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The Lagoons of New Caledonia by Severine Guilland

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    The Lagoons of New Caledonia are located in the French Pacific Ocean Archipelago. They are one of the “three most extensive reef systems” in the Pacific Ocean. They represent approximately 1.5 million hectares in the ocean. The Lagoons of New Caledonia contain ancient fossil reefs, which permitted to scientists to know more about the natural history of Oceania. In 2008, the Lagoons were classified as a World Heritage Site by the UNESCO according to three criteria:

    • Area of exceptional natural beauty: the coral reefs are counted amongst the most beautiful coral reefs in the world thanks to its diversity, beauty and uniqueness. In some parts, the corals form arches and caves.
    • Coastal and marine ecosystems: the Lagoons of New Caledonia are the most ancient ecosystem.
    • Natural habitats and conservation of biological diversity: diverse species of fishes, mangroves, seagrasses. This is the perfect habitat for turtles, whales, and other mammal animals such as the dugongs (the third largest population in the world).

    Moreover, there are 146 different types of reefs. (UNESCO, 2013)

     

    Managerial challenges

    The Lagoons of New Caledonia are confronted to diverse managerial challenges. The main problems are linked with mining, fishing and aquaculture, tourism, and climate change. Measures have been settled, especially in fisheries legislation and water quality. Agreements are trying to be reached with the native people of New Caledonia (the Kanak communities). Some management plans are under development between the different actors. The goal is to preserve the area and maintain the coral reefs intact. Stakeholders want to give priority to “no-take zones” where any activity (fishing and mining) will be forbidden. Some measures are complex to establish because stakeholders have limited capacity and resources (mainly financial and technical). (UNESCO, 2013)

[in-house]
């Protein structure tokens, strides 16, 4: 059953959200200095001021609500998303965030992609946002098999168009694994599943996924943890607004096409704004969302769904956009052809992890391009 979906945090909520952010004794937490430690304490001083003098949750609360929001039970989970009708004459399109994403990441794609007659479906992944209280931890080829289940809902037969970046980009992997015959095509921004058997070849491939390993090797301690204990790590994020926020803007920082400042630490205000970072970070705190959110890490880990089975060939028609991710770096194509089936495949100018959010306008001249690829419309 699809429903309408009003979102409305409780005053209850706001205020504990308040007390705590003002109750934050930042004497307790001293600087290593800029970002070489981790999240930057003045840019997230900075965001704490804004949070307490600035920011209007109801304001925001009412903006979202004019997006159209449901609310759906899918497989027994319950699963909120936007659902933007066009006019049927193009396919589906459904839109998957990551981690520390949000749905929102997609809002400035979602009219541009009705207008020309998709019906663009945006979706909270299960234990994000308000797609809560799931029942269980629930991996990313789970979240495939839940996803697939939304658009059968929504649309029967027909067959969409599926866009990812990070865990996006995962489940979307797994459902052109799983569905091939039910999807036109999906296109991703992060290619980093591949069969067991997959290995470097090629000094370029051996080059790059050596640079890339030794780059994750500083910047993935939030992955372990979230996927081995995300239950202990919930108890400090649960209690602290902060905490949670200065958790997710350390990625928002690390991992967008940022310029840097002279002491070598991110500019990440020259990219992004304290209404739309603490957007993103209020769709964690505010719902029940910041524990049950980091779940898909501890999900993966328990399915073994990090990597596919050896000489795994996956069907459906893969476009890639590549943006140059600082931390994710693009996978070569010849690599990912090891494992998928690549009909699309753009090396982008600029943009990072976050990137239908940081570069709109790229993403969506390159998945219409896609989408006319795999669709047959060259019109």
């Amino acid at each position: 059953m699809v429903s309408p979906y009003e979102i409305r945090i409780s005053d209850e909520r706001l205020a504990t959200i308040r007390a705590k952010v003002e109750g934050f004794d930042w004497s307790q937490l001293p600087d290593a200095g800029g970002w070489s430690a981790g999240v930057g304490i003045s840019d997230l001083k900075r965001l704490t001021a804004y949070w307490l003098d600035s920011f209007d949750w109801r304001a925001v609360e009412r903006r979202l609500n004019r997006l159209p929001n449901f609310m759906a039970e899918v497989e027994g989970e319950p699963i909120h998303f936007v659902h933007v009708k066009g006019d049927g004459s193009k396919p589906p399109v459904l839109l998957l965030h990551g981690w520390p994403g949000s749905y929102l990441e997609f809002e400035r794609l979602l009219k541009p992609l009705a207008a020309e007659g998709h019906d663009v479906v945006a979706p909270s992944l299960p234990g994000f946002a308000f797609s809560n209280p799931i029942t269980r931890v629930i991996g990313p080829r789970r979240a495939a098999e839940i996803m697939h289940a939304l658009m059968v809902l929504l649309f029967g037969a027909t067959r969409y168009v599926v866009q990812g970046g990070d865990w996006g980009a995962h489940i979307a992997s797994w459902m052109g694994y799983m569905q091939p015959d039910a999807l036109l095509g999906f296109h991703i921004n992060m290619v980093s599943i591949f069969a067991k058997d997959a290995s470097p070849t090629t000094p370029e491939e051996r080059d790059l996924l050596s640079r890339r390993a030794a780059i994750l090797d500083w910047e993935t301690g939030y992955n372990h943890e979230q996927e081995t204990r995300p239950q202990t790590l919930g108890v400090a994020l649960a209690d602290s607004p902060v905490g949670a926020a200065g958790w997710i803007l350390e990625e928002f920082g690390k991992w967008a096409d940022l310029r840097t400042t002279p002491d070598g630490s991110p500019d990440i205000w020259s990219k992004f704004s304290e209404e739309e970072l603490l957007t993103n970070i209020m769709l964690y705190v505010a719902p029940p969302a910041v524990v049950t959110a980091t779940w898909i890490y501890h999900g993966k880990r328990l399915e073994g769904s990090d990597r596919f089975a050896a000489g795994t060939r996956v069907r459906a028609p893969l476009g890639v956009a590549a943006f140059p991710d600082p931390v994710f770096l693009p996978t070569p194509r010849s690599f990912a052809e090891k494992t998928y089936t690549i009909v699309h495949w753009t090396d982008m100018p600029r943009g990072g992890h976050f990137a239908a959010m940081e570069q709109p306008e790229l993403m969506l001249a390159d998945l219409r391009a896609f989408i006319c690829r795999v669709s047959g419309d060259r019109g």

Another managerial challenge concerns the growing number of tourists, which can damage the natural environment. Therefore, long-term strategies and resources are needed to ensure the preservation of the lagoons. Challenges about mining activity and potential pollution related to nickel have to be taken into consideration. (UNESCO, 2013)

     

     

    References

    National Geographic. n.d. No-take zone. [online] Available at: http://education.nationalgeographic....e-zone/?ar_a=1 [Accessed: 9 Nov 2013].

    UNESCO. 2011. Lagoons of New Caledonia: Reef Diversity and Associated Ecosystems (2011). [online] Available at: http://whc.unesco.org/en/soc/326 [Accessed: 9 Nov 2013].

    UNESCO. 2013. Lagoons of New Caledonia: Reef Diversity and Associated Ecosystems. [online] Available at: http://whc.unesco.org/en/list/1115 [Accessed: 9 Nov 2013].

     

     

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    Comments (2)

    Viewing 2 of 2 comments: view all
    Thank you for your presentation in the class by showing such a successful example of the cooperation and the management goodwill in order to preserve an important World Heritage for the generations to come.
    I was thinking about the stakeholders in the case of the Lagoons of New Caledonia. I guess it is a very sensitive issue to protect the nature when local communities are dependent on it for their survival. How this process being organized so far, is it a democratic process where the local and indigenous communities are really able to make sure that their voice is heard? Do you know anything about it? How big is a tourism industry there? Is it sustainable?
    Best regards,
    Albina
    Posted 15:53, 12 Nov 2013
    The subject of coral reefs is very close to me, as I worked for a tour operator for over a year in Egypt, where there are magnificent coral reefs and a very diverse see world. I think it is very important to meet the challenges of preserving this natural treasure by creating certain rules for tourism and human activity. I believe that it will be very beneficial to introduce policies, forbiding fishing in some places. It is also important not to build hotels in close proximity to the natural habitat of sea animals and coral reefs. If it is a heritage site, it means that tour opertors perform their activities in that area, so there should also be clear guidance for them on what is allowed and what is not. Anyway, it is good to know that France has such rich sea world. It is a new fact for me personally.
    Posted 22:51, 12 Nov 2013
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